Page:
After writing your summary, your next task is to write about the main features you picked out of the data set. You must mention all the data you will use in the next stage where you make comparisons. This is an introduction to the data you will use then. You should be as detailed as possible while you present these features. You should assume the reader cannot see the graph you are talking about, so you must include all the figures and extra details in your explanation. Let’s take a look at an example:

Starting at 6 in the morning, the graph shows 0% of the UK population is watching television and 8% is listening to the radio. Soon after at 9 am, radio reaches its greatest extent of listeners (around 28% of the population) before trending downwards for the rest of the day. Almost 12 hours later at 8 pm, television reaches its greatest extent of viewers (around 47% of the population).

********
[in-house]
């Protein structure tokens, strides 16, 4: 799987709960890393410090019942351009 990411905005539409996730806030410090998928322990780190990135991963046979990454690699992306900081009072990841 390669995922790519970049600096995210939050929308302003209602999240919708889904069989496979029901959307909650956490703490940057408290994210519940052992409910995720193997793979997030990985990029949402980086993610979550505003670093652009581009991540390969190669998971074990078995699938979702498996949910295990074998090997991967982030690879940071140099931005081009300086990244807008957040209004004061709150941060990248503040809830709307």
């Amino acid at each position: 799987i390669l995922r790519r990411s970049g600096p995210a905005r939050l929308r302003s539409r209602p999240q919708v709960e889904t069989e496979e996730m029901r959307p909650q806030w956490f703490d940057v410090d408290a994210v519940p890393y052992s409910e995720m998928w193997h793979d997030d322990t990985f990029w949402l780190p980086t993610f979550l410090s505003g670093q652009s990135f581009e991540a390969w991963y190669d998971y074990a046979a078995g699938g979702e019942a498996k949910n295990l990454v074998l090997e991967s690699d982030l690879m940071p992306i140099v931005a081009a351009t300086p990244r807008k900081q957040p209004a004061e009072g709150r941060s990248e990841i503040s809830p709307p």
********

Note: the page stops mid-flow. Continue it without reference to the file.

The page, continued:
Radio’s listenership is lowest (around 2%) in the early morning at 2 am while viewership for television is lowest at 6 am.

This is an adequate introduction for the information we selected earlier. Notice how we did not include all of the data we identified earlier; the total word count for the passage up to this point (including the summary written prior) is 120 words. We have almost hit the minimum word cap for the task (150 words) and we still have to write the comparisons. In this case, we don’t need to include more information. If we did, we have it available.